"Knowing that this kind of science is going on, I ask my students if they were to design an experiment, what would they do, to get them to think and act like scientists to create their own studies and investigations."
Not bad for a guy who wasn't a star performer in high school.
"I did have the external motivation in that I wanted to become an engineer, like my dad, but because I was not totally into it, it's made me consider what I could do to help make science more interesting and more engaging for students.
"It's a reality that at this point in life, some of them can't see beyond the weekend. That's what makes teaching a challenging profession, but it pushes me to try harder and try different strategies, while maintaining the integrity of the class, so it's not just a dog-and-pony show."
Starting youngFor parents who feel they need outside help to get their message across, PSI Seminars: Strategies for Life Success, offers a $150 two-day basic seminar for kids ages 5 to 12, a youth leadership program for ages 8 to 14, and weeklong $795 Teen Experience program.
Sylvia Trepte, facilitator for youth seminars in Honolulu, said parents must have gone through the PSI Basic Seminar before enrolling their children, so they can work toward goals as a family.
What is stressed in the Basics for Kids course is balance, she said, in physical being, community values, creativity and spirituality in terms of being connected to all things.
"We cover exactly what is covered in the adult program, except it's done through skits, music and songs," she said. "It's all done in such a playful, fun way, and it's a participatory way so children get it at a very deep level, as opposed to sitting down and hearing it."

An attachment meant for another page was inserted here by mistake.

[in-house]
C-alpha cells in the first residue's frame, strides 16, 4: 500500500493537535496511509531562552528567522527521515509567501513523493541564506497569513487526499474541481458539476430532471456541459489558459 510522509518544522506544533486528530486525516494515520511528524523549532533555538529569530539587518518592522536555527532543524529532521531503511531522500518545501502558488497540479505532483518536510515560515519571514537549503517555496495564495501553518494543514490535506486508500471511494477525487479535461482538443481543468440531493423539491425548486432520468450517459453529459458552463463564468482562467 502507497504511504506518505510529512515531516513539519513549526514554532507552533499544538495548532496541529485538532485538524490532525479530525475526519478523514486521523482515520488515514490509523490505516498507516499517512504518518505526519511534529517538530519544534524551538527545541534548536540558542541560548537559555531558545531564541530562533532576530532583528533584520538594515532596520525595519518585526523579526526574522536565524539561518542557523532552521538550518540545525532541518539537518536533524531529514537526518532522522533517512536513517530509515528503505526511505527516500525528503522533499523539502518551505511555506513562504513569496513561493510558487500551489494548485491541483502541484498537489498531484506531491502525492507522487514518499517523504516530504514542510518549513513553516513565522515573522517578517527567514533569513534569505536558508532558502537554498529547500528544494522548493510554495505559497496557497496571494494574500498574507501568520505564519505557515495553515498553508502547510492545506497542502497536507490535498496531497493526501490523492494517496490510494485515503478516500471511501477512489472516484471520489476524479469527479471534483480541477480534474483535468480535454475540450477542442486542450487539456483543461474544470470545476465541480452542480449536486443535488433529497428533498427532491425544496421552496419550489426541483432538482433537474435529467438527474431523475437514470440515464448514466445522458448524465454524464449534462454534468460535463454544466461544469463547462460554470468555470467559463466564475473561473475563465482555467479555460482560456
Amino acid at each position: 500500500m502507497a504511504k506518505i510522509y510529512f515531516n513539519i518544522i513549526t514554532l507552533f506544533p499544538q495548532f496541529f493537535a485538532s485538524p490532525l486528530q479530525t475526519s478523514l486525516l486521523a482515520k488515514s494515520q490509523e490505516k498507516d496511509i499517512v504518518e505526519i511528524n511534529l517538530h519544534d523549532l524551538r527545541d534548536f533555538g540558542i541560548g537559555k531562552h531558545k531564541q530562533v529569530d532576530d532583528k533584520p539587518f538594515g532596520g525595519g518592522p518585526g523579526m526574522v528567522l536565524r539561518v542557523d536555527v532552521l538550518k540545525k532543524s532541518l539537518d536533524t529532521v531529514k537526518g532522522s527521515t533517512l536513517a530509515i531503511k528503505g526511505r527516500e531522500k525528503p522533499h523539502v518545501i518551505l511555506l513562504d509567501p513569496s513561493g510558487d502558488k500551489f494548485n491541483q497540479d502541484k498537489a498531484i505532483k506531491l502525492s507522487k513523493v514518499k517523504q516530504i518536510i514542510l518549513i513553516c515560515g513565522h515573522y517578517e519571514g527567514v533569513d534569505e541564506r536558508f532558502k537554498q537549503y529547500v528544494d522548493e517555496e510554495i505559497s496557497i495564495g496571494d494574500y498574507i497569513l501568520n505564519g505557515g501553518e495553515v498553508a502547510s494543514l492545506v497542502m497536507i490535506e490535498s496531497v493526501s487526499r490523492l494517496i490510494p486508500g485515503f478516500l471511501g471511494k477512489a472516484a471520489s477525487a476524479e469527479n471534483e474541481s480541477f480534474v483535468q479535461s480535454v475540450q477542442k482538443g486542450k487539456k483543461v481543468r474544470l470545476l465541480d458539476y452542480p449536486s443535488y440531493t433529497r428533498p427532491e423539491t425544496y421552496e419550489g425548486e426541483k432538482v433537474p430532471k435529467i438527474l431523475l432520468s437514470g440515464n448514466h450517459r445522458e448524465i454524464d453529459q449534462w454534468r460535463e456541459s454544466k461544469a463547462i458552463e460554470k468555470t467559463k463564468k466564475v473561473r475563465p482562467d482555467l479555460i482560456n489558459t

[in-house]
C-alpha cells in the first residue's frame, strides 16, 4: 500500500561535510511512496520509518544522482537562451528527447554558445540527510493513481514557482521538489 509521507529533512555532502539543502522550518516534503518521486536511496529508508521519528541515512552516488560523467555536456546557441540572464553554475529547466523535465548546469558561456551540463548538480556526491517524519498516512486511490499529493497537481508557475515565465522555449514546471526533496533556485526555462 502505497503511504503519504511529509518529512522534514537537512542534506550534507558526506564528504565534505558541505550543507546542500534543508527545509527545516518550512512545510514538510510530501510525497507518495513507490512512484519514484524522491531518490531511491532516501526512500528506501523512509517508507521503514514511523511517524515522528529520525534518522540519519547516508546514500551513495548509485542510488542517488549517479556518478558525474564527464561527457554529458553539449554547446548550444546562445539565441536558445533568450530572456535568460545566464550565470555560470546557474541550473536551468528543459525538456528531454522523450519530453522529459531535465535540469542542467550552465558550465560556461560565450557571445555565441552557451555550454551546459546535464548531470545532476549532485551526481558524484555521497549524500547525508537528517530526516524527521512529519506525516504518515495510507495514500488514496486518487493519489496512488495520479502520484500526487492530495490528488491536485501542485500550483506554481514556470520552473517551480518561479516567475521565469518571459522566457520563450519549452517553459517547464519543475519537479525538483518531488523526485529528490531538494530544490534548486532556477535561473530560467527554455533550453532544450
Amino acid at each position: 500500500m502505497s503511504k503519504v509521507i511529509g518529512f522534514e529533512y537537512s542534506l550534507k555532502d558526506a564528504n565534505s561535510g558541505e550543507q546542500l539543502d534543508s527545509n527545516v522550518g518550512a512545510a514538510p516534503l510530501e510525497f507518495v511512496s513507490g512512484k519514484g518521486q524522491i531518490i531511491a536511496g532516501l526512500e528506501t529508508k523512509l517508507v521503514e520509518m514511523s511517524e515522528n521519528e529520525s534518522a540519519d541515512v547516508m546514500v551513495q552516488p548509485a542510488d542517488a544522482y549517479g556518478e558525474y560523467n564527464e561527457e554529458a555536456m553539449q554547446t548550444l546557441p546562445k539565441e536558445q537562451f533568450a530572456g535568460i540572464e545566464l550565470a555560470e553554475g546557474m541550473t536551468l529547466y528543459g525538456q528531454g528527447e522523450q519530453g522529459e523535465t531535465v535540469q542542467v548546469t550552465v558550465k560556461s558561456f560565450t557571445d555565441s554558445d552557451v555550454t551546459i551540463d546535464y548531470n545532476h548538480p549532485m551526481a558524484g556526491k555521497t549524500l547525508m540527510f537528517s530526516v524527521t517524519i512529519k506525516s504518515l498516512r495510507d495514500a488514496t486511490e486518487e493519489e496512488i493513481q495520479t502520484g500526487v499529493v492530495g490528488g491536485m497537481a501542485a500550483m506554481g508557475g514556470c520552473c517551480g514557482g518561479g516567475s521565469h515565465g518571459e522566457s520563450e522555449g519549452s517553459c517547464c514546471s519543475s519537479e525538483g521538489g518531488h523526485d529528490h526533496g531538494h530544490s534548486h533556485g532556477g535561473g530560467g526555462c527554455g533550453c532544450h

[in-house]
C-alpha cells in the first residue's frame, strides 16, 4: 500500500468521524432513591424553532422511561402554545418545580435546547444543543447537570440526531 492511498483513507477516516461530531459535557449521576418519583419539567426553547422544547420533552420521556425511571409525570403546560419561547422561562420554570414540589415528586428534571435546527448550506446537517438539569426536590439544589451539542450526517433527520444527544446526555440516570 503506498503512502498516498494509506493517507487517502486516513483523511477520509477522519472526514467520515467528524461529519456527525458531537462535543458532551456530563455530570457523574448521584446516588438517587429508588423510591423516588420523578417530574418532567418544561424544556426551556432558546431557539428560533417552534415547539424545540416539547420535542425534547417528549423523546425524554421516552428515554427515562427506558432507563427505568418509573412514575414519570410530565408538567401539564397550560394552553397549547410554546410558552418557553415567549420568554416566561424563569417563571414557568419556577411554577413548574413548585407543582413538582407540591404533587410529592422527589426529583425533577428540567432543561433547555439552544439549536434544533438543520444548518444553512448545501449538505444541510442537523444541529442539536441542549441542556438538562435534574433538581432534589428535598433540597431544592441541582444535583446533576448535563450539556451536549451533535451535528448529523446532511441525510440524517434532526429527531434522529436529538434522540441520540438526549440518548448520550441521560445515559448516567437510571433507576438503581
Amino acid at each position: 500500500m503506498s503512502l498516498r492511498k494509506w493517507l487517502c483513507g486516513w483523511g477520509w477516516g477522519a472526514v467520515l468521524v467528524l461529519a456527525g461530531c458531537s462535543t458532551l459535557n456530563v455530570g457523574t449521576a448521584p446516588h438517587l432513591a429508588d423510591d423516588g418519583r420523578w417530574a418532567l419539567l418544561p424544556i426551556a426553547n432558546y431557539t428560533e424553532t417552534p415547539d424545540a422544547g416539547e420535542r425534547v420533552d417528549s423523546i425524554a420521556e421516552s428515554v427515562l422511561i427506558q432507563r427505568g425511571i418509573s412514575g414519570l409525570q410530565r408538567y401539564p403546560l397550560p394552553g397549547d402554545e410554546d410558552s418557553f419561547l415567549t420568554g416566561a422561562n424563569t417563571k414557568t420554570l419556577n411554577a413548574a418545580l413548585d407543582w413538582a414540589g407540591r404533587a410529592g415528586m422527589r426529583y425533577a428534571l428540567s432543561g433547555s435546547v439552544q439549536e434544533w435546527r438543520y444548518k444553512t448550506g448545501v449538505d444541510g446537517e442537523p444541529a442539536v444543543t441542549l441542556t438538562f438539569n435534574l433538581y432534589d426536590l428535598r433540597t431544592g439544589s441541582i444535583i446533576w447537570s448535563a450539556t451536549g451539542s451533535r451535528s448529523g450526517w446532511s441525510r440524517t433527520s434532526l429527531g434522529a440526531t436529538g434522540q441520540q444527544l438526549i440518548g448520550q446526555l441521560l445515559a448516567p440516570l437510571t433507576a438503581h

PSI Seminars has been in Hawaii for 27 years, enough time to gauge the outcome of going through the program.
"Our students do very well," Trepte said. "Teachers have seen the difference in children who have gone through the program. They say that our students are able to see whole situations and contribute to solutions so that everyone wins.
"We also hear from the parents, who say that when they get tired and lose track of their goals it's their child who will say, 'You can't say that; you have to be positive.' "
Through the classes, children learn to make choices and deal with the consequences of what they have chosen. "In the process, they are free to let go of manipulative behavior patterns such as sulking, whining and bullying," according to PSI's reading materials.
"I can't think of any child who would not get something out of it," Trepte said.
Joshi-Peters agrees that much of the foundation for learning responsibility and communication takes place when children are very young and without it, they may fun into trouble in later elementary and early intermediate school years, when adolescence and peer pressure come into play.